Terracotta is an ancient material, which remains of great value in gardens. It is just clay that has been shaped and fired, usually to a lower temperature
than bricks, to achieve that gorgeous red colour. It is used to make tiles and pots. The word "terracotta means "fired earth. Given its high quality,
it is astonishing that some manufacturers offer terracotta substitutes in concrete and plastic. In the Mediterranean countries, the manufacture of terracotta
pots has continued since ancient times. They are illustrated on wall paintings of Egyptian and Roman gardens, and some of the shapes are still available.
These pots are a link with the classical gardens of antiquity, with Plato and Aristotle, Bacchus and the Maenads, Pliny, Virgil and the Medici gardens
of Tuscany. The festoon and swag patterns on classical pots derive from the garlands of vine leaves that were used to decorate gardens at festival times.
Tuscany remains a great centre of terracotta manufacture. Spanish, Greek and Portuguese pots are also beautiful. The pots of Northern Europe have a different
kind of refinement.
Baron Waldstein visited the grove at Nonsuch Palace in 1600 and admired the polychrome statues of three naked goddesses spraying Actaeon with water (Strong,
1979). The Baron remarked that "nature was "imitated with the greatest skill. He thought the grove "natural because it was the kind of scene that the
ancients would have appreciated. So too have the moderns. Themes from classical mythology have reminded gardeners of what Sir Kenneth Clark described as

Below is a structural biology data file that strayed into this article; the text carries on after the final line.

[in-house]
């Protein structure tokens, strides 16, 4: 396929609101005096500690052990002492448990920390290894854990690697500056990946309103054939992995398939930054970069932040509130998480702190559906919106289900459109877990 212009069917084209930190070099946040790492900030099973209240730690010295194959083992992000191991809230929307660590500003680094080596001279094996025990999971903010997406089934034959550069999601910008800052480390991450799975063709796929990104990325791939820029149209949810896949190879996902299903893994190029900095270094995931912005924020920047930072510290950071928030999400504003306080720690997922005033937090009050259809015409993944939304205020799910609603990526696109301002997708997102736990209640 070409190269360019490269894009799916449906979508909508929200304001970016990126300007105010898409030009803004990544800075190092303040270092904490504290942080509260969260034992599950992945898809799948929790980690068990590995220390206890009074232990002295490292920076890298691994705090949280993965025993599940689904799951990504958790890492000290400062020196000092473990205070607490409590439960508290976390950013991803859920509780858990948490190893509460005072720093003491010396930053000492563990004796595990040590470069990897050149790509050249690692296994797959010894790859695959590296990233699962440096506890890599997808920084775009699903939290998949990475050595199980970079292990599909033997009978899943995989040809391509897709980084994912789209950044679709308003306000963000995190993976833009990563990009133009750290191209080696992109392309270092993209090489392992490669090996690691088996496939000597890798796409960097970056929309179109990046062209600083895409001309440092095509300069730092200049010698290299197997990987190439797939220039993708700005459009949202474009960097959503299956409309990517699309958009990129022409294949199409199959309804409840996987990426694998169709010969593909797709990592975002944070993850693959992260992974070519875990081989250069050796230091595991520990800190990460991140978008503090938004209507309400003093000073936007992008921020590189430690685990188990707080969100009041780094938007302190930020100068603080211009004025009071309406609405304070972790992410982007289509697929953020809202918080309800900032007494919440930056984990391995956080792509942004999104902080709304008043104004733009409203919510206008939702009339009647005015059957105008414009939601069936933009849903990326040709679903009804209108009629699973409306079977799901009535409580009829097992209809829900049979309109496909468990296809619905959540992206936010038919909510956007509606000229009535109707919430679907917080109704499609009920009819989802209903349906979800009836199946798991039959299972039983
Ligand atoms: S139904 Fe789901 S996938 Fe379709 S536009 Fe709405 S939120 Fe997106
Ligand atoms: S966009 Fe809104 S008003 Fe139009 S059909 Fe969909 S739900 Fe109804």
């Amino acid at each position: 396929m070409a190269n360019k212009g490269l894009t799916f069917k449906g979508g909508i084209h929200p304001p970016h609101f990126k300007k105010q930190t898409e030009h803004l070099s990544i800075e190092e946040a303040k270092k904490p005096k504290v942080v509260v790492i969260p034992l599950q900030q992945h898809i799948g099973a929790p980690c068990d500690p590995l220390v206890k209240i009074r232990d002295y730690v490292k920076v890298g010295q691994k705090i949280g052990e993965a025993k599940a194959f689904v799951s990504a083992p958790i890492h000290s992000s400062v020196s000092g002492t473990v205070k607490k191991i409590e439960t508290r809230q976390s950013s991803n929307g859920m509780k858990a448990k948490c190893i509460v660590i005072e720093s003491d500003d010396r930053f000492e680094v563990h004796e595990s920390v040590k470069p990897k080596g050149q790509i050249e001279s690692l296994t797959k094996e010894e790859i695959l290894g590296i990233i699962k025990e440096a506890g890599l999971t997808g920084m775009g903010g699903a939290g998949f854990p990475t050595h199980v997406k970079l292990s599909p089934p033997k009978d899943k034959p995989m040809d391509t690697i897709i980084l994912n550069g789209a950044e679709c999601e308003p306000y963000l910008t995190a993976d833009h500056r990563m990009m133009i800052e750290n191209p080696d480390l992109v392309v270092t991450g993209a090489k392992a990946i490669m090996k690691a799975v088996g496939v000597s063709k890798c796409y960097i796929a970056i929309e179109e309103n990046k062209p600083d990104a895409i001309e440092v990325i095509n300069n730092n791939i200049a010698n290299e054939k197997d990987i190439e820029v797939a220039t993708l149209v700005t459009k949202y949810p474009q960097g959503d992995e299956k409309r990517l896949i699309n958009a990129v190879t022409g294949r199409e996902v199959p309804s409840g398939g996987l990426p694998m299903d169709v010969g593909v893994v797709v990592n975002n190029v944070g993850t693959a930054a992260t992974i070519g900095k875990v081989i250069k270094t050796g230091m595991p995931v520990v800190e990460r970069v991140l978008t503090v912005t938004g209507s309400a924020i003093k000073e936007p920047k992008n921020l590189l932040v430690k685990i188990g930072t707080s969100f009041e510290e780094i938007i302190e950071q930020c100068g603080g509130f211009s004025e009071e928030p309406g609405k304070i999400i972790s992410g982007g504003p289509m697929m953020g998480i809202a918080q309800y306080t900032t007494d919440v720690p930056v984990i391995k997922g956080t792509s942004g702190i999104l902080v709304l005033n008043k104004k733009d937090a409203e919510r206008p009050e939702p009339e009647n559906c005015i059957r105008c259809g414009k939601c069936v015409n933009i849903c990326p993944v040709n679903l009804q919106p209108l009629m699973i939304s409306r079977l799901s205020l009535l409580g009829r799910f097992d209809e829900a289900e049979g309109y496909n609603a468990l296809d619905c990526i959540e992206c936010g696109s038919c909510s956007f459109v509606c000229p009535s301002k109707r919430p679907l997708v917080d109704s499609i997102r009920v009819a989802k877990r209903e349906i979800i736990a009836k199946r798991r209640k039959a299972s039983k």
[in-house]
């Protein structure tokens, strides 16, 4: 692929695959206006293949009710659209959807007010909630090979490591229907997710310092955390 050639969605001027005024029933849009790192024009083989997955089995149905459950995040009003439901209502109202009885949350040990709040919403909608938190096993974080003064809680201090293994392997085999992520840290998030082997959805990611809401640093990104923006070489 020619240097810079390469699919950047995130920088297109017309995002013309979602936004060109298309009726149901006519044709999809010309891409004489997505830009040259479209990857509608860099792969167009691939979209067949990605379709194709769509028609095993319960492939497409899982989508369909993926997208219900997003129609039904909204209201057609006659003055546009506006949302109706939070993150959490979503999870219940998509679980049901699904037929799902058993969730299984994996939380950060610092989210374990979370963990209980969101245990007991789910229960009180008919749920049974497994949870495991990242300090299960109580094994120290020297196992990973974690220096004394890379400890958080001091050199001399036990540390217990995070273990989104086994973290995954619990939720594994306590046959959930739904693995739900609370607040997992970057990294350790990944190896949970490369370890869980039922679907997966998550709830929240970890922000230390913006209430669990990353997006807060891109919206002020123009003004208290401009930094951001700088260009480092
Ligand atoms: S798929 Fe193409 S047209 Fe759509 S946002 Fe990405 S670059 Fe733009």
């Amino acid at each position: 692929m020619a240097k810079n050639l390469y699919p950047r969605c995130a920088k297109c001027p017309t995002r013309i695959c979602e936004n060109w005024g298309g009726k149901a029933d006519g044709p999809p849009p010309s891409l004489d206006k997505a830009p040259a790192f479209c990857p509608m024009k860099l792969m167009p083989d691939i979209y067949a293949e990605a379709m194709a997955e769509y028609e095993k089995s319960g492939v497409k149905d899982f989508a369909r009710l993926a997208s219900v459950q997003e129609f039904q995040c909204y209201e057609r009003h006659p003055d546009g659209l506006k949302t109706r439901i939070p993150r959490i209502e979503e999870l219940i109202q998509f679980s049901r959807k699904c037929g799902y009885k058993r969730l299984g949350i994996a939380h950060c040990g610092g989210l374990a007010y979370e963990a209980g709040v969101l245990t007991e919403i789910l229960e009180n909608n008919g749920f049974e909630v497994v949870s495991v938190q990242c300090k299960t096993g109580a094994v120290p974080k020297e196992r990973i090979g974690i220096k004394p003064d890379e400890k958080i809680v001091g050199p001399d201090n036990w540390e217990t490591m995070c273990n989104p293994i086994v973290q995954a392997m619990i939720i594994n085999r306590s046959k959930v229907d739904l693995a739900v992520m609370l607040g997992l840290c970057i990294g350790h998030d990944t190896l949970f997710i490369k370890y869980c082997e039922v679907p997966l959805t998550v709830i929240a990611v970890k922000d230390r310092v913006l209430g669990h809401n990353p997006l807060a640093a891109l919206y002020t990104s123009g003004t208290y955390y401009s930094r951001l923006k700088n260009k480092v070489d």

the myth of "a golden age when men lived on the fruits of the earth in peace and simplicity (Clark, 1976). Gardens, antique shops, and garden centres
are filled with casts of Diana, Venus and other classical figures. The Gods of Antiquity dominate the history of western garden sculpture.
Since Varro, the Roman poet, hailed Venus as the presiding deity of gardens, she has been blessed with a long and prosperous reign. Other gods have jostled
for power but Venus still rules in a multitude of verdant kingdoms. Diana also has an honoured place. Having seen her mother suffer in childbirth, Diana
obtained permission from her father to live in celibacy, and became a symbol of purity and virtue. Some males, like Mercury and the heroic gladiator, have
challenged her ascendancy. None will triumph.
The gardens of Renaissance Italy were outdoor "museums, in the original sense of "homes for the muses. Classical learning was rediscovered from ancient
books and manuscripts. Music was played. Poetry was read. Classical sculptures, excavated from the ruins of Greece and Rome, were displayed in gardens.
The Belvedere Garden in the Vatican was adorned with the most famous statues from ancient times. Princely families, like the Medici, the Estes and the
Ludovisi, obtained what statues they could from the ruins. When Lorenzo de Medici discussed the philosophy of Plato, in his garden, classical statuary
was an aid to contemplation.
A taste for placing classical statuary in gardens spread with the Renaissance to northern Europe. The first great set of casts was made for the garden that
Francois I began at Fontainebleau in 1528. Garden design became a royal art, and collecting sculpture became a competitive hobby. Francois rival, Henry